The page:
- Developer: Nuke Nine
- Publisher: Blitworks
- Genre: Action, Adventure, Platformer, Multiplayer
- Released: 27th January 2022
You really aren’t prepared to die, at all.
When a game tends to be soul-crushingly hard, there are many different ways to succinctly describe the despair inflicted onto the players. One such description was borne forth from the popularity of a particular series of video game that enshrined dying over and over with only bonfires to light your way through the darkness. This game, Vagante, is a thousand times harder than that, so it would be quite an error to even bring its name up here.
Vagante is created by Nuke Nine, three friends who quit their jobs in 2013 and effectively spent the rest of their time bringing this one game to life. They had a Kickstarter in 2014 that unfortunately didn’t reach funding (though in hindsight that might’ve been a godsend). Instead, they managed to be greenlit on Steam and push for an ‘Early Access’ as an alternative means of funding for the project. With little drama (from what I can tell), and a well needed vacation somewhere in the middle of development; Vagante exited ‘Early Access’ on February 2018. Since then they’ve been working on adding more content to Vagante, and eventually they managed to snag a publisher for console ports, leading to where we are today.
Vagante spares no time in depositing you in front of a cave entrance when you start. There is no monologue, no note, no nothing. You choose from 3 initial character classes, and good luck. I made the mistake of playing this game first in multiplayer mode, which removes the tutorial portion. It made for an interesting experience (more on that later), but even after switching to single player, I missed it a few times. The developers didn’t want to handhold you, and it really shows. Leaning slightly towards the negative in this case.
It should come to no surprise that death is no stranger in this game. From traps, to tricky platforming sections, to enemies who have an unreasonable vendetta against your very existence. Add to that very dark surroundings and random generation of map layout and item/enemy placements, and you’ve got am express ticket to the afterlife.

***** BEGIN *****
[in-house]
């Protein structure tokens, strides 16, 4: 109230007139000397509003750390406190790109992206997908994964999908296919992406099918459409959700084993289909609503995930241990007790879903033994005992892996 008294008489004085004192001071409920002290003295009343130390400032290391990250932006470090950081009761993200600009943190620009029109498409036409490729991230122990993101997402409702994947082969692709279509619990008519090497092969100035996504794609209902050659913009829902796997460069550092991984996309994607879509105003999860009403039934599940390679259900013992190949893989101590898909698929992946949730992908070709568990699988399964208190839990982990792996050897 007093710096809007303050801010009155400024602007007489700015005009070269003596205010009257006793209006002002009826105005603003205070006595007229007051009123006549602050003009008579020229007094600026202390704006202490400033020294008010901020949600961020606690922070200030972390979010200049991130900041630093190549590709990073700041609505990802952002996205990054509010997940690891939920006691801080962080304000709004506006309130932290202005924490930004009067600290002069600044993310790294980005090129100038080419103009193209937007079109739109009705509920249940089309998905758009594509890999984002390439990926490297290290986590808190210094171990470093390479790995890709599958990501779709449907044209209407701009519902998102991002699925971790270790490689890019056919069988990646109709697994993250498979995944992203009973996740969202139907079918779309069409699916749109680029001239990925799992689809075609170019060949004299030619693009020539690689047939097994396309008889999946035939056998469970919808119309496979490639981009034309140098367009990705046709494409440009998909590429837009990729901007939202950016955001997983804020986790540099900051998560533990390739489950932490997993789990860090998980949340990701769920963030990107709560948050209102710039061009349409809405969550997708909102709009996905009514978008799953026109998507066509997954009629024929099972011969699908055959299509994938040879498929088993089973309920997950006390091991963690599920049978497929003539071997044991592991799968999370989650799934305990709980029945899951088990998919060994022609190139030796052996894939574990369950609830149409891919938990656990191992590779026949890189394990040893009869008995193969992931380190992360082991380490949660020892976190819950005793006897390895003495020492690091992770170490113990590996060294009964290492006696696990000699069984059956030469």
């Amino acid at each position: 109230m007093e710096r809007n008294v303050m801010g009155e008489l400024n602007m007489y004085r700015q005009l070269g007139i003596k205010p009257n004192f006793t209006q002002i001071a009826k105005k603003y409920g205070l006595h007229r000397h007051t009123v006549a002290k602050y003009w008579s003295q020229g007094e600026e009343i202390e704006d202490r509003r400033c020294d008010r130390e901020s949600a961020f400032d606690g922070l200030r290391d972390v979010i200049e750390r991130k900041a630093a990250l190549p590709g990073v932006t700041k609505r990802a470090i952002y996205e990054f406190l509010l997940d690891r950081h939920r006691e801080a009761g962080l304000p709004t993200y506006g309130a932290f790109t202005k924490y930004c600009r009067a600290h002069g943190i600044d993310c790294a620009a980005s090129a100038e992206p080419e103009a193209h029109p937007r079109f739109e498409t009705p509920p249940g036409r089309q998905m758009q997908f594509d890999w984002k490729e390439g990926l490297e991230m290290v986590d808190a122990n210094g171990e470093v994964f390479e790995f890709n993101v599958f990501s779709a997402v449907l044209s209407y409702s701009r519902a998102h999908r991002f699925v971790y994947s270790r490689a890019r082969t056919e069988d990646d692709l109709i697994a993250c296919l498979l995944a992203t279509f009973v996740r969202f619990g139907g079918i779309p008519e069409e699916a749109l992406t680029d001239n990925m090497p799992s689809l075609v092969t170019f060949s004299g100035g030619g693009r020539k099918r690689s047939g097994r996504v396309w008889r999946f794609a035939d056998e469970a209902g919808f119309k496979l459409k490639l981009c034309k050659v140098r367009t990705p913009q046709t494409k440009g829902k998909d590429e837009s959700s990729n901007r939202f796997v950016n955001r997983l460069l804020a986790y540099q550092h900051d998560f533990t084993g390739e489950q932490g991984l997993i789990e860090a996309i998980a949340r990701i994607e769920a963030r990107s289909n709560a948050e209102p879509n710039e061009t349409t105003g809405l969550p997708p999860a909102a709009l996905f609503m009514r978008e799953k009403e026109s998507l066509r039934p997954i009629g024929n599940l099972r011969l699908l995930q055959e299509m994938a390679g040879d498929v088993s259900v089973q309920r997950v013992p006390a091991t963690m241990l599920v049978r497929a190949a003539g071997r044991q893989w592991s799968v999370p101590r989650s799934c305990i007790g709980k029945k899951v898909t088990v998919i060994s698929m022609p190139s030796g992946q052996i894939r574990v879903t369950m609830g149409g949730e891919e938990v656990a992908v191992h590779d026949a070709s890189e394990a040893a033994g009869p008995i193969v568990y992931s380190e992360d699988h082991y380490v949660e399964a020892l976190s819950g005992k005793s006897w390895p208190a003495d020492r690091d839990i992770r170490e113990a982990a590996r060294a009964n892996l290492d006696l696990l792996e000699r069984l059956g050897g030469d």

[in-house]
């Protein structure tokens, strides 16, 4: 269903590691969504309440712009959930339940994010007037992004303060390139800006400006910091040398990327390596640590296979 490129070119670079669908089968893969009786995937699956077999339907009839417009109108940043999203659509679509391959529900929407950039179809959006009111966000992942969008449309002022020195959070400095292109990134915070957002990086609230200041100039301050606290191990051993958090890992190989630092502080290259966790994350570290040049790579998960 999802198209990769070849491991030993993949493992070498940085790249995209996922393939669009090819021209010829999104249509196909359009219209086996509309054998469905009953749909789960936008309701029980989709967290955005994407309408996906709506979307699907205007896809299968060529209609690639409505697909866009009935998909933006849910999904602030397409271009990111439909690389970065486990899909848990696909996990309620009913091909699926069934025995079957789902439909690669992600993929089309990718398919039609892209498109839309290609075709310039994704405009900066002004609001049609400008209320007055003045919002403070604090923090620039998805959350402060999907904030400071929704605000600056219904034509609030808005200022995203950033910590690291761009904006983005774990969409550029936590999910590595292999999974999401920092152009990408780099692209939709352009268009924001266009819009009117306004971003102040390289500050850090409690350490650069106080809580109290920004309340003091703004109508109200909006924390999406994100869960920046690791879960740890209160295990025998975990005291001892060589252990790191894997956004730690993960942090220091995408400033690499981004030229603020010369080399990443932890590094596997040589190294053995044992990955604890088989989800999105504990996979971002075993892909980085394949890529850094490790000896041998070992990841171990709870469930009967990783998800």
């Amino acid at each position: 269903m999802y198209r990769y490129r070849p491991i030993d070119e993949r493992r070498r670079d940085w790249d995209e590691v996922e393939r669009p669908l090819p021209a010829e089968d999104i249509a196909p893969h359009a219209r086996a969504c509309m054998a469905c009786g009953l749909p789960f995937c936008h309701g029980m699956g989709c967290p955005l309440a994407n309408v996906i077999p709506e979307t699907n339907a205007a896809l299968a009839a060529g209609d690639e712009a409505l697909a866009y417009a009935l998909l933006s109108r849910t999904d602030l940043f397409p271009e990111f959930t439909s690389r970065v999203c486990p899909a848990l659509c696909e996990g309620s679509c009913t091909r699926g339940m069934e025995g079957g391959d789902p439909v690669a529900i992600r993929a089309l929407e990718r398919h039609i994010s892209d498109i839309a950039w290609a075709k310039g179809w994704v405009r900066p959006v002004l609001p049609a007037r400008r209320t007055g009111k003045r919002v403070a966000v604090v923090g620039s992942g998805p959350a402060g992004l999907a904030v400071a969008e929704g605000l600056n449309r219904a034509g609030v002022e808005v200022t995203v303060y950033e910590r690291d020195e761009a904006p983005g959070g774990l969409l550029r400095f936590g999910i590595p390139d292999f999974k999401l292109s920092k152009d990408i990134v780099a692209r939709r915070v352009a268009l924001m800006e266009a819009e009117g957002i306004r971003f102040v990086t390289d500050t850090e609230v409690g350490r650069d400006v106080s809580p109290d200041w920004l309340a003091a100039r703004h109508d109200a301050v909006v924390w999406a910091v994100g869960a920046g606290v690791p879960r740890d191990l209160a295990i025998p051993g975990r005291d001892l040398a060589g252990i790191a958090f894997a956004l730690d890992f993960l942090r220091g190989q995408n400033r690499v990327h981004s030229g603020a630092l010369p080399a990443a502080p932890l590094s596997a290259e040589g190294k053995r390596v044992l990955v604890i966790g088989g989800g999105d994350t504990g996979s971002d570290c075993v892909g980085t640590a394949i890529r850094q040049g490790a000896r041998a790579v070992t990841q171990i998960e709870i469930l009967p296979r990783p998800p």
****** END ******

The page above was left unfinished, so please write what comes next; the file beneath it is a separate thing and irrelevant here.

It’s quite fortunate that the game has quite short loading times, since you will be restarting your runs fairly often. Equipment and magic scrolls you find are not clearly identified when you first picked them up, so they may be a good upgrade, or more often than not they are cursed or have some permanent deliberating effect on your stats. Either my terrible luck is at the forefront frequently, or the game doesn’t want you succeed. A mixture of the two perhaps.
Depending on your performance for each run, you will unlock certain perks to assign to your characters, for example: in exchange for lower luck, you level up right at the start of your run. While these are indeed great (and what makes this a roguelite), if you’re not very skilled it may take an age to feel that any significant progress has been made.
Mind you, if you’re in anyway more skilled than a clumsy oaf like myself, I believe you may be able to extract more fun from this game. The gameplay loop is quite fast and can feel rewarding, especially after getting powerful weapons or spells to take down bosses with. Just be careful not to trigger the unexpected trap, or slip up into spikes, gutting what could have been an amazing run otherwise.
I mentioned earlier that my very first time playing this game was in multiplayer. A little unorthodox, especially since I had no clue how to play the game, but I had fun playing the game over the internet. From the unexpected delights in finding a flame rod that spews torrents of lava, to the hilarity at simultaneous deaths at the hands of hidden spikes; the ability to share the pain helps to elevate the experience beyond a that of a masochist simulator.
I believe this is where the game is strongest. To be able to create an experience with others that last. For example; in one of the multiplayer runs, after a drawn out battle with one of the bosses in the early levels, my companion emerged victorious with me cheering on as a floating ghost. We proceeded to the next level, only for them to succumb to a brick falling on their head the moment they took a step immediately after spawning. The 999 damage dealt didn’t take too kindly to their already depleted health reservoir.
Vagante has quite detailed and pretty pixel sprite art to display its world to players. It’s such a pity then that for most of the time its shrouded in darkness. Also when playing in handheld mode, it can be quite hard to view what’s going one with small visuals and even smaller text. Fortunately there are a few accessibility options that mitigate this issue, but I could really use a larger view radius around my character in the game.
Audio-wise, it suits the game. Sound effects sound like they belong and the music mostly in the background adding some atmosphere to your journey. Nothing catchy or memorable that comes to mind, but it fits the game.
In the end, if you like procedurally generated roguelite games, then you really can’t go too wrong with this game. If you dislike that particular genre, this game is not one to change hearts and minds. Definitely give the multiplayer a go if you do get it, preferably after finding and going through the tutorial in single player first.
Still, this game was quite a Cinderella story for the developers, working on this game way back from 2013 to present day. I do wonder what’s next for the devs after this game is done for them. Definitely worth keeping an eye on for the future
3/5 – Grab a friend and share the deaths. If you don’t like roguelites, you may want to steer clear.
Available now: $14.99
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*a review copy has been generously provided for this review